June 27, 2008

All-District soccer: Beyer star Marshall scored 53 goals in 27 games her senior season

Tony Marshall never doubted that his little girl would mature into an elite athlete. He just wasn't sure whether Jennie would do it in softball or soccer.

Tony Marshall never doubted that his little girl would mature into an elite athlete. He just wasn't sure whether Jennie would do it in softball or soccer.

He knew one thing: It wouldn't be baseball, though the youngster displayed plenty of ability.

"She used to hit the ball over the fence at Bel Passi (in) T-ball and hit two grand slams," said Tony, noting his daughter was the only girl on the T-ball team.

"She thought softball was for 'girls' and would rather play baseball with the boys," he said, "but we eventually forced her to switch to softball. She turned out to be a tremendous hitter and an excellent baserunner."

Jennie would continue to play softball and soccer through junior high, going swing for swing with Juliana Santos -- The Bee's 2008 Softball Player of the Year.

When she decided to focus on one sport in hopes of earning a college scholarship, she selected soccer, much to Dad's dismay.

"I think she was a better softball player than soccer player," Tony said. "She chose soccer because she loved the game more. I remember thinking, 'There goes her chance of getting a scholarship.' She proved me wrong."

There's no doubt about that.

Jennie was a four-year star at Beyer High, helping the Patriots to four conference titles. She dominated soccer as no athlete had done since Tisha Venturini, the Davis High star who earned gold as a U.S. Olympian in 1996.

"She has always been known for her aggressive, physical style of play," Tony said. "One would expect that someone who plays as aggressively as she does would have injuries. But interestingly enough, she has never missed a game due to injury."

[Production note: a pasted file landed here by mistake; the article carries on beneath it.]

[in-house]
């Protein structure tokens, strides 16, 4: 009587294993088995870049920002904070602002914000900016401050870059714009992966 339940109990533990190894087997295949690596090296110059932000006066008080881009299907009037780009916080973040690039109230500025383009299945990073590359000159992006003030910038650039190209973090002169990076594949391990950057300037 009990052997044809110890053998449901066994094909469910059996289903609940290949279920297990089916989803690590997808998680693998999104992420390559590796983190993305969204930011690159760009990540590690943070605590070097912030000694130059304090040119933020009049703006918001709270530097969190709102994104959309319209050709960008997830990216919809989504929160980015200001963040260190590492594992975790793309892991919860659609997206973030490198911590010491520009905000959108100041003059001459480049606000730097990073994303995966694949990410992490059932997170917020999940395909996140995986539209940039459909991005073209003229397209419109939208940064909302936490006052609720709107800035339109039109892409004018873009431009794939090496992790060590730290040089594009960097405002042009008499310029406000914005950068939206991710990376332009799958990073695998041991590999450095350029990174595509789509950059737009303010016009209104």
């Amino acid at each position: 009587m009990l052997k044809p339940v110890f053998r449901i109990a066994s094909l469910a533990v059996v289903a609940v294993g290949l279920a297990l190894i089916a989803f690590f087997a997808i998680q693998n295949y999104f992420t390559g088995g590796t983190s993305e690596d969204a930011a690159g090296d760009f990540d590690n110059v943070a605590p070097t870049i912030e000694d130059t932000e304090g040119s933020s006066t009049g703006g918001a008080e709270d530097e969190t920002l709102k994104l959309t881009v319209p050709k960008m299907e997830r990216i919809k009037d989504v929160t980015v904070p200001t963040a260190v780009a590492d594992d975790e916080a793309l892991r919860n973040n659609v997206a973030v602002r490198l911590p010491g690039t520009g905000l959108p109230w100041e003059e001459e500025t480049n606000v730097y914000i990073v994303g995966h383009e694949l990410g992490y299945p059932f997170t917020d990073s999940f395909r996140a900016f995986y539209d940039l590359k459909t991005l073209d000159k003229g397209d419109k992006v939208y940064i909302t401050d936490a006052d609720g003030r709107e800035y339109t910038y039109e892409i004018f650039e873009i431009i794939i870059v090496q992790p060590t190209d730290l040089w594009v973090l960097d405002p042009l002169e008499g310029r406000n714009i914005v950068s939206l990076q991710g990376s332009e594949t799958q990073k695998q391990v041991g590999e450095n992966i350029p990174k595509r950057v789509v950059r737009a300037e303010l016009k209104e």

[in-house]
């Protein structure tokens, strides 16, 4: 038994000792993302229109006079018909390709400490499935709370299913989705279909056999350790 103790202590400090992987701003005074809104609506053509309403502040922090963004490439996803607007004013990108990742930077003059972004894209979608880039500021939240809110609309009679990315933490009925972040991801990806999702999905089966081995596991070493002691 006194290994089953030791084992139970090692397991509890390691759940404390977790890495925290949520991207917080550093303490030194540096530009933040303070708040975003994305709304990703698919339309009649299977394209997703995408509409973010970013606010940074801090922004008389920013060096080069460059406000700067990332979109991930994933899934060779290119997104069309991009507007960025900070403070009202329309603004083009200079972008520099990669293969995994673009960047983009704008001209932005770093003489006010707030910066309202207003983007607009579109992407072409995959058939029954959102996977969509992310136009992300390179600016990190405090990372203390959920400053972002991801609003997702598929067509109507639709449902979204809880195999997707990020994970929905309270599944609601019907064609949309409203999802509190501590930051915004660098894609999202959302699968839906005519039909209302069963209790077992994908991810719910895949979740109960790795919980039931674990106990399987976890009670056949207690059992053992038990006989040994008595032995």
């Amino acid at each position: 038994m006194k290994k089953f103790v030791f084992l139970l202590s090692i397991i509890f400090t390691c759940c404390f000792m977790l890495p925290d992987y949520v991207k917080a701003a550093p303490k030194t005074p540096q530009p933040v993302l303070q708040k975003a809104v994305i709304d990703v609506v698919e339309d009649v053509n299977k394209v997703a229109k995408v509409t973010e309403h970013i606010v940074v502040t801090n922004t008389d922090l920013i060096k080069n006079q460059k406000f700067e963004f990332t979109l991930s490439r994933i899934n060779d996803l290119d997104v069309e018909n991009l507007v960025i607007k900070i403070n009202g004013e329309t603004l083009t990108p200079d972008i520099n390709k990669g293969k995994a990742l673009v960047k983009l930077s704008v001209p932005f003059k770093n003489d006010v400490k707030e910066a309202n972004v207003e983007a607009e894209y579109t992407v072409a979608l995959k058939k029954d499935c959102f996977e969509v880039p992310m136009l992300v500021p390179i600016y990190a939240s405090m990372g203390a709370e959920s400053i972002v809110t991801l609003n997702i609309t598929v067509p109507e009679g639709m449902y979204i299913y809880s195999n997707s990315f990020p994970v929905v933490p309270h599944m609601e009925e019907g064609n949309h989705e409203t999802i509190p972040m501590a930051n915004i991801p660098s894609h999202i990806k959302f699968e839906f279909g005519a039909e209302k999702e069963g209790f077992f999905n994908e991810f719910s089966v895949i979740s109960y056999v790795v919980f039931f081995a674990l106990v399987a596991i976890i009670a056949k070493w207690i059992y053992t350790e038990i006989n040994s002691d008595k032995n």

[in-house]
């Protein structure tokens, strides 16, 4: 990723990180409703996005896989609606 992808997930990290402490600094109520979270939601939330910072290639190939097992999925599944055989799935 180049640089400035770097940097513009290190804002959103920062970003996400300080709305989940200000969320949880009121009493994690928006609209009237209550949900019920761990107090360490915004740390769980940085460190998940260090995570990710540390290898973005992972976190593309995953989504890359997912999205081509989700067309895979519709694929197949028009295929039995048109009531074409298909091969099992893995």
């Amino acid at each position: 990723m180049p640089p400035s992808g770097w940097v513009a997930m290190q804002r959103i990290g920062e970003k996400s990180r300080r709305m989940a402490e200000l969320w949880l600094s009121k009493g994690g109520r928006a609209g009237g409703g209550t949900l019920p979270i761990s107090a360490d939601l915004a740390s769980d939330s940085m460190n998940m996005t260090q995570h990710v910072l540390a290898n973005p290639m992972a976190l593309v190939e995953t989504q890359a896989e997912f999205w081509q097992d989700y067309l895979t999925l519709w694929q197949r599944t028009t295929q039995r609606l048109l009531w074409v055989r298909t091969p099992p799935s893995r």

Jennie capped her career with 53 goals in 27 matches this season, making her The Bee's Soccer Player of the Year for the second consecutive year. She is off to BYU on a soccer scholarship.

"She will be the first to admit her success isn't all because of her," Tony said. "She has really benefited from good timing, going to a school with a good program, a winning tradition and a great coach (Stuart Kaplan) who believed in her as a freshman."

Aside from Tony, the most influential person in Jennie's life might be her brother Brady. She was just 2 years old when Tony realized their strong connection.

"He has been her biggest fan and most trusted critic," said Tony, noting Brady is on BYU's men's team. "This is a dream come true for her to play at BYU while he (is) on the men's team."

Interestingly enough, two other influential folks are from Jennie's softball days. Tony said lessons learned from Mike McHann and Bud Endicott continue to impact the decisions Jennie makes.

"Mike has been a mentor and huge fan (and) Bud was her hitting coach and made a huge impression on her," Tony said.

Jennie's departure also means splitting from Alyssa Stearns, a fellow senior headed to UC Riverside on a soccer scholarship.

"They made the varsity team as freshmen and have been best friends through high school," Tony said. "Alyssa is the unsung hero. Jennie gets a lot of attention for scoring goals but Alyssa is the backbone of the team, keeping the other team from scoring so that we stay in the game.

"Interestingly, Alyssa was recruited by Riverside to play forward. She could easily do what Jennie has been doing, but sacrificed the glory and attention to be the backbone of our defense."

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